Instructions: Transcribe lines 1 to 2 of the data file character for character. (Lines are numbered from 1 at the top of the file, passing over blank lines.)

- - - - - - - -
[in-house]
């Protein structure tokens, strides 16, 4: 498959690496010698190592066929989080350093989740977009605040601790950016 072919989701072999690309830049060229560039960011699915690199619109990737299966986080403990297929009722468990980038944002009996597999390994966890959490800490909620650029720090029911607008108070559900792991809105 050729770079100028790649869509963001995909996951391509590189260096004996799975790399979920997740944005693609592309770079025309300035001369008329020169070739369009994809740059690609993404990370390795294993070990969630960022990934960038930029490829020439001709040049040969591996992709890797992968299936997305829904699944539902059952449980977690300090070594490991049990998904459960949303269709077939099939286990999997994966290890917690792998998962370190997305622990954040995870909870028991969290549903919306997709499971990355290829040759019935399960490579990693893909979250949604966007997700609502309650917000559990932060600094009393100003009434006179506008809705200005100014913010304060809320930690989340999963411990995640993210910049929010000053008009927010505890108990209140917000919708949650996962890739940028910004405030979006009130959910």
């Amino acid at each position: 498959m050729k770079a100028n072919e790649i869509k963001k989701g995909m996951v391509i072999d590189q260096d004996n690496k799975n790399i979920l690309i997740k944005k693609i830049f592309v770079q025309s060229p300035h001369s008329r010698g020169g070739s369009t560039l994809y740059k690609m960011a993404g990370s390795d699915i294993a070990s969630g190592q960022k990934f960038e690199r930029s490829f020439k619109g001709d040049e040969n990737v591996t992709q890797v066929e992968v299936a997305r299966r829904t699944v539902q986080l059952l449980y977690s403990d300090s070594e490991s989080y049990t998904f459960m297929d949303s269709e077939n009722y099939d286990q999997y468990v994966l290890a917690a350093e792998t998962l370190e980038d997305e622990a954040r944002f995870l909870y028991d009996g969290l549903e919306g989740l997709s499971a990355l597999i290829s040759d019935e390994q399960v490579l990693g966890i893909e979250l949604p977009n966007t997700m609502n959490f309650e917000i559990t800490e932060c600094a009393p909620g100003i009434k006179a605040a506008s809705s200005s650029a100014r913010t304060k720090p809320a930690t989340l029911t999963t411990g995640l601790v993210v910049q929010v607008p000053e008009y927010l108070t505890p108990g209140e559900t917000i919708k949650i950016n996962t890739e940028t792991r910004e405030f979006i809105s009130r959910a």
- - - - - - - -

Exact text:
[in-house]
């Protein structure tokens, strides 16, 4: 498959690496010698190592066929989080350093989740977009605040601790950016 072919989701072999690309830049060229560039960011699915690199619109990737299966986080403990297929009722468990980038944002009996597999390994966890959490800490909620650029720090029911607008108070559900792991809105 050729770079100028790649869509963001995909996951391509590189260096004996799975790399979920997740944005693609592309770079025309300035001369008329020169070739369009994809740059690609993404990370390795294993070990969630960022990934960038930029490829020439001709040049040969591996992709890797992968299936997305829904699944539902059952449980977690300090070594490991049990998904459960949303269709077939099939286990999997994966290890917690792998998962370190997305622990954040995870909870028991969290549903919306997709499971990355290829040759019935399960490579990693893909979250949604966007997700609502309650917000559990932060600094009393100003009434006179506008809705200005100014913010304060809320930690989340999963411990995640993210910049929010000053008009927010505890108990209140917000919708949650996962890739940028910004405030979006009130959910």